while not converged do

1. Compute the residual vector r (Q1 of 4.1, recalculate r each iteration to avoid numerical drift)

2. Update b (Q2 of 4.1)

3. Update r (Q3 of 4.1)

for k ∈ {1, 2, · · · , d} do

4. Calculate ck (Q4 of 4.1)

5. Update wk (See Algorithm 1)

6. Update the residual r (Q5 of 4.1)

end for

end while

3. (2 points) Once b is updated, find the update rule for the residual vector r. Again, use no for loop.

What is the time complexity for the update?

4. (2 points) Simplify the computation for ck in Algorithm 1 using the residual vector r. Hint: there

should no longer a sum over j. Suppose zk is the number of non-zeros in the k

th row of X, what is

the time complexity to compute ck when r is already computed?

5. (2 points) Suppose we update wk from w

old

k

to w

new

k

. Derive an update rule for r. Express the time

complexity in terms of zk.

6. (2 points) Putting this all together, you get the efficient coordinate descent algorithm in Algorithm 2.

What is per iteration complexity of this algorithm (cost of each round of the while loop)?

4.2 Implement coordinate descent to solve the Lasso

Now we are ready to implement the coordinate descent algorithm in Algorithm 2. Your code must

• Include an offset term b that is not regularized

• Take optional initial conditions for w.

• Be able to handle sparse X. It is ok for your code not being able to handle dense X. In Python, this

means you can always assume input is a sparse matrix.

• Avoid unnecessary computation (i.e take advantage of what you learned from Problem 4.1)

You may use any language for your implementation, but we recommend Matlab. Matlab is a very useful

language, and you should find that Matlab achieves reasonable performance for this problem. Our implementation takes < 1s for an input matrix X of size 2500 × 10000. Matlab has many toolboxes, and you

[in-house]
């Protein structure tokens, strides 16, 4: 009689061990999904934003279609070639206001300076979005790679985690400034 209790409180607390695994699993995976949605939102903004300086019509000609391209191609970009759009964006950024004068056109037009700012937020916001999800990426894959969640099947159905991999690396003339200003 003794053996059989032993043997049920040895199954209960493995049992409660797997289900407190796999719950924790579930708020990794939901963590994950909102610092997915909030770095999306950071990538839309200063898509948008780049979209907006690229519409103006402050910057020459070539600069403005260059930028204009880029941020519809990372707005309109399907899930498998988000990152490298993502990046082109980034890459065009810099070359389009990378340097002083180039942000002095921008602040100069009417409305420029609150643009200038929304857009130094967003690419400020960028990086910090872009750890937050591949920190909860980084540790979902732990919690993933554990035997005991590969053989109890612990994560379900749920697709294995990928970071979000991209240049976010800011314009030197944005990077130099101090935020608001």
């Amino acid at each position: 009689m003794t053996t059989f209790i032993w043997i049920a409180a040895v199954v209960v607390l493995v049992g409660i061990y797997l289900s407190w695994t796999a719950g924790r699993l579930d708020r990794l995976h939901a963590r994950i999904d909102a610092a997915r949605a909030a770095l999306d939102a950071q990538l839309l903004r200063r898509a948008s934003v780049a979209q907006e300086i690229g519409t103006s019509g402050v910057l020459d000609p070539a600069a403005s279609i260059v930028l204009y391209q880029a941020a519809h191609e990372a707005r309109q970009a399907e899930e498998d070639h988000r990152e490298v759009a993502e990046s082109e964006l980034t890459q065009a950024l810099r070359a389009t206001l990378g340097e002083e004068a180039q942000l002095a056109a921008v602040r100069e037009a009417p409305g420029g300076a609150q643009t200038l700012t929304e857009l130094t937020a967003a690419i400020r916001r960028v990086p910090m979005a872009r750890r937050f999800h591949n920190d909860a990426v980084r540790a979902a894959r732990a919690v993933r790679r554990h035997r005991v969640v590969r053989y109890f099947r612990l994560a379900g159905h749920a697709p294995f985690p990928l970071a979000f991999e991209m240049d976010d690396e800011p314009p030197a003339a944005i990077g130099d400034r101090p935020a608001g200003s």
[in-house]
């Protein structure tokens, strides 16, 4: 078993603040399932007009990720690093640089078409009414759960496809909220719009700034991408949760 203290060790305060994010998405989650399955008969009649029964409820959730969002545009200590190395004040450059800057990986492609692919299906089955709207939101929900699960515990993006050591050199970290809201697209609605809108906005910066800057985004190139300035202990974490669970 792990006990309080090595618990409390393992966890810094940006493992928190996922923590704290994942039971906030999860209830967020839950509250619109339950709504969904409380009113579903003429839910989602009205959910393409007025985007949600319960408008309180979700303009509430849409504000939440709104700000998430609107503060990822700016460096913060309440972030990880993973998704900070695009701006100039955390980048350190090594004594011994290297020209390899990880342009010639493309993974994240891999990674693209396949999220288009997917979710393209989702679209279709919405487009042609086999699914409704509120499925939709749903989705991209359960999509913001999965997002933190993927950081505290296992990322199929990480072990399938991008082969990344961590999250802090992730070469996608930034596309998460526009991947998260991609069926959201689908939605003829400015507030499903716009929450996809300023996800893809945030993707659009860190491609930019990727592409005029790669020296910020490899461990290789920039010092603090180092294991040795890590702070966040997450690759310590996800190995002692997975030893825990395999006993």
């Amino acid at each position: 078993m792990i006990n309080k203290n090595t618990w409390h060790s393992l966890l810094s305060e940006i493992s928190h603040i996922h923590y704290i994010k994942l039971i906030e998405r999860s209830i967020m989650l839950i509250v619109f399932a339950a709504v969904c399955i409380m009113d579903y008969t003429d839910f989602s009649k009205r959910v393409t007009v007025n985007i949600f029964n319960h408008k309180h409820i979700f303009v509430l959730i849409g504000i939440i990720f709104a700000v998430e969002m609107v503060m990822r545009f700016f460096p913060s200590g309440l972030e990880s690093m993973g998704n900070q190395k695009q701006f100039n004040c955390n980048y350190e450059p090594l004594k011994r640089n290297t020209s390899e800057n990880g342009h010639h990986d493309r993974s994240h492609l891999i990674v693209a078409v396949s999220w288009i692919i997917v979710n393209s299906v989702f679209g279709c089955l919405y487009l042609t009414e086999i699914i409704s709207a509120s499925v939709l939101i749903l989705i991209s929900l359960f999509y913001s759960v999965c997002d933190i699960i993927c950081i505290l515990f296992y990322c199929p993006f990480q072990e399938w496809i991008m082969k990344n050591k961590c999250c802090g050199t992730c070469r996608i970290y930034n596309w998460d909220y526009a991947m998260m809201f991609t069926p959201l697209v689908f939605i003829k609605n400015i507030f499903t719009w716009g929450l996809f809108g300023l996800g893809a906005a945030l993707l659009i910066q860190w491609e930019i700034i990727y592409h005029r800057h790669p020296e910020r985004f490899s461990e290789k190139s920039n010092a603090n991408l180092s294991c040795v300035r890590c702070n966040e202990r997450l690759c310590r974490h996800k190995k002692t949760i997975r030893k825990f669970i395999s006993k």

cannot use any existing Lasso solver.
Before you get started, here are some hints that you may find helpful:
• The only matrix operations required are: multiplying a matrix and a vector, adding vectors, computing
dot product between two vectors, point-wise matrix operations (e.g., power of 2), calculate the sum of
columns or rows or a matrix. Try to use as much vector/matrix computation as possible.
• The most important check is to ensure the objective value is non-increasing with each step.
• To ensure that a solution (wˆ ,
ˆb) is correct, you also can compute the value
2X(XT wˆ + ˆb − y)
This is a d-dimensional vector that should take the value −λsign(wj ) at j for each wj that is nonzero.
For the zero indices of wˆ , this vector should take values lesser in magnitude than λ. (This is similar to setting the gradient to zero, though more complicated because the objective function is not
differentiable.)
• It is up to you to decide on a suitable stopping condition. A common criteria is to stop when the
objective value does not decrease by more than some small δ during an iteration. If you need your
algorithm to run faster, an easy place to start is to loosen this condition.
• For several problems, you will need to solve the Lasso on the same dataset for many values of λ. This
is called a regularization path. One way to do this efficiently is to start at a large λ, and then for each
consecutive solution, initialize the algorithm with the previous solution, decreasing λ by a constant
ratio until finished.
• The smallest value of λ for which the solution wˆ is entirely zero is given by
λmax = 2
X
y −
1
n
X
i
yi
!
∞
This is helpful for choosing the first λ in a regularization path.
Finally here are some pointers toward useful parts of Matlab
• [I,J,S] = find(X). Finding the row indices, column indices, and non-zero values of a sparse
matrix X.
• Use sum(A, dim) to compute the sum of row or column of a matrix A.
4.3 Try out your work on synthetic data [12 points]
We will now try out your solver with some synthetic data. A benefit of the Lasso is that if we believe
many features are irrelevant for predicting y, the Lasso can be used to enforce a sparse solution, effectively
differentiating between the relevant and irrelevant features.
Let’s see if it actually works. Suppose that x ∈